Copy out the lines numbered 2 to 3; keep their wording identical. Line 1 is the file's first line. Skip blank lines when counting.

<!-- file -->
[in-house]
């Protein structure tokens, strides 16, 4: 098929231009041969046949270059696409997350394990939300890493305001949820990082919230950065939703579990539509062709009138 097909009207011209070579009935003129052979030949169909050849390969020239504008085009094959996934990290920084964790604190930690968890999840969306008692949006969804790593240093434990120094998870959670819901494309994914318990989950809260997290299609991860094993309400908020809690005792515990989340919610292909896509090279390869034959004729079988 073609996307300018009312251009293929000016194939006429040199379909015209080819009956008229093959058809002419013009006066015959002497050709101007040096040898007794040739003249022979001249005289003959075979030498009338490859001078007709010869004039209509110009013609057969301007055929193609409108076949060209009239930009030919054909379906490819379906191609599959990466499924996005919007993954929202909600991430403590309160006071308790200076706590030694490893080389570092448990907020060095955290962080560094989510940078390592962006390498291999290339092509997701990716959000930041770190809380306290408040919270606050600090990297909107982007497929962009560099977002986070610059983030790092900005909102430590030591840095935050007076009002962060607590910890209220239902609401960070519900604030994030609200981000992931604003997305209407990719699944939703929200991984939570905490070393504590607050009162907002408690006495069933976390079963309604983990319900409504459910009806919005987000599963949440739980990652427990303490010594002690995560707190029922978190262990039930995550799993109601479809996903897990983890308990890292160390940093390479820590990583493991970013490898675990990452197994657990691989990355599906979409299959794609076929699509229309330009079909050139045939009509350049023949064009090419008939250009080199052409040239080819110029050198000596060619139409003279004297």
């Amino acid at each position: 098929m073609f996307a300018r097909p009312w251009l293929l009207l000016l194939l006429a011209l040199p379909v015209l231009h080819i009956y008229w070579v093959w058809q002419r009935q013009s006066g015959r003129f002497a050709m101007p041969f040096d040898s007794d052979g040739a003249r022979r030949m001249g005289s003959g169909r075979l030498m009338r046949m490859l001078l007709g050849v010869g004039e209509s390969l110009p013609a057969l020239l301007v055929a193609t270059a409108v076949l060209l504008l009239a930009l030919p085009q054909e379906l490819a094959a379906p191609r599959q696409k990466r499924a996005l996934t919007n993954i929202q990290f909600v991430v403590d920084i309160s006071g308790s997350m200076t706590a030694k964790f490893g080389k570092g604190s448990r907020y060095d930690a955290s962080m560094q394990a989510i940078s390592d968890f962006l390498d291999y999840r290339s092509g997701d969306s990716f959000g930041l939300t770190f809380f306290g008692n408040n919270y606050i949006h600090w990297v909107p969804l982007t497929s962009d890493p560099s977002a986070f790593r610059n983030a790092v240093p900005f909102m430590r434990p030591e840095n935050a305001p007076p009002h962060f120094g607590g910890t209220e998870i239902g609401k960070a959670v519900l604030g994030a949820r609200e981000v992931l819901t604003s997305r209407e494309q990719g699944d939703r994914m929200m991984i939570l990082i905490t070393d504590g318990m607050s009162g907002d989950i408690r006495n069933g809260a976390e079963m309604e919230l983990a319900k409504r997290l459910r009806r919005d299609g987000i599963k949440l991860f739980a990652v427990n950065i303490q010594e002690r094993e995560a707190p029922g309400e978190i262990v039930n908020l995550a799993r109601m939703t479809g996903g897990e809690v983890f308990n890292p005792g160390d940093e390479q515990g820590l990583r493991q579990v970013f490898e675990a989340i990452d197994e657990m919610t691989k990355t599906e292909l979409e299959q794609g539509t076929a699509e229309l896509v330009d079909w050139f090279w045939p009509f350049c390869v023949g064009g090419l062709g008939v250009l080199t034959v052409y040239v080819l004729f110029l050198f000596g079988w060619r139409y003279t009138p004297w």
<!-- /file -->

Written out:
């Protein structure tokens, strides 16, 4: 098929231009041969046949270059696409997350394990939300890493305001949820990082919230950065939703579990539509062709009138 097909009207011209070579009935003129052979030949169909050849390969020239504008085009094959996934990290920084964790604190930690968890999840969306008692949006969804790593240093434990120094998870959670819901494309994914318990989950809260997290299609991860094993309400908020809690005792515990989340919610292909896509090279390869034959004729079988 073609996307300018009312251009293929000016194939006429040199379909015209080819009956008229093959058809002419013009006066015959002497050709101007040096040898007794040739003249022979001249005289003959075979030498009338490859001078007709010869004039209509110009013609057969301007055929193609409108076949060209009239930009030919054909379906490819379906191609599959990466499924996005919007993954929202909600991430403590309160006071308790200076706590030694490893080389570092448990907020060095955290962080560094989510940078390592962006390498291999290339092509997701990716959000930041770190809380306290408040919270606050600090990297909107982007497929962009560099977002986070610059983030790092900005909102430590030591840095935050007076009002962060607590910890209220239902609401960070519900604030994030609200981000992931604003997305209407990719699944939703929200991984939570905490070393504590607050009162907002408690006495069933976390079963309604983990319900409504459910009806919005987000599963949440739980990652427990303490010594002690995560707190029922978190262990039930995550799993109601479809996903897990983890308990890292160390940093390479820590990583493991970013490898675990990452197994657990691989990355599906979409299959794609076929699509229309330009079909050139045939009509350049023949064009090419008939250009080199052409040239080819110029050198000596060619139409003279004297």
């Amino acid at each position: 098929m073609f996307a300018r097909p009312w251009l293929l009207l000016l194939l006429a011209l040199p379909v015209l231009h080819i009956y008229w070579v093959w058809q002419r009935q013009s006066g015959r003129f002497a050709m101007p041969f040096d040898s007794d052979g040739a003249r022979r030949m001249g005289s003959g169909r075979l030498m009338r046949m490859l001078l007709g050849v010869g004039e209509s390969l110009p013609a057969l020239l301007v055929a193609t270059a409108v076949l060209l504008l009239a930009l030919p085009q054909e379906l490819a094959a379906p191609r599959q696409k990466r499924a996005l996934t919007n993954i929202q990290f909600v991430v403590d920084i309160s006071g308790s997350m200076t706590a030694k964790f490893g080389k570092g604190s448990r907020y060095d930690a955290s962080m560094q394990a989510i940078s390592d968890f962006l390498d291999y999840r290339s092509g997701d969306s990716f959000g930041l939300t770190f809380f306290g008692n408040n919270y606050i949006h600090w990297v909107p969804l982007t497929s962009d890493p560099s977002a986070f790593r610059n983030a790092v240093p900005f909102m430590r434990p030591e840095n935050a305001p007076p009002h962060f120094g607590g910890t209220e998870i239902g609401k960070a959670v519900l604030g994030a949820r609200e981000v992931l819901t604003s997305r209407e494309q990719g699944d939703r994914m929200m991984i939570l990082i905490t070393d504590g318990m607050s009162g907002d989950i408690r006495n069933g809260a976390e079963m309604e919230l983990a319900k409504r997290l459910r009806r919005d299609g987000i599963k949440l991860f739980a990652v427990n950065i303490q010594e002690r094993e995560a707190p029922g309400e978190i262990v039930n908020l995550a799993r109601m939703t479809g996903g897990e809690v983890f308990n890292p005792g160390d940093e390479q515990g820590l990583r493991q579990v970013f490898e675990a989340i990452d197994e657990m919610t691989k990355t599906e292909l979409e299959q794609g539509t076929a699509e229309l896509v330009d079909w050139f090279w045939p009509f350049c390869v023949g064009g090419l062709g008939v250009l080199t034959v052409y040239v080819l004729f110029l050198f000596g079988w060619r139409y003279t009138p004297w």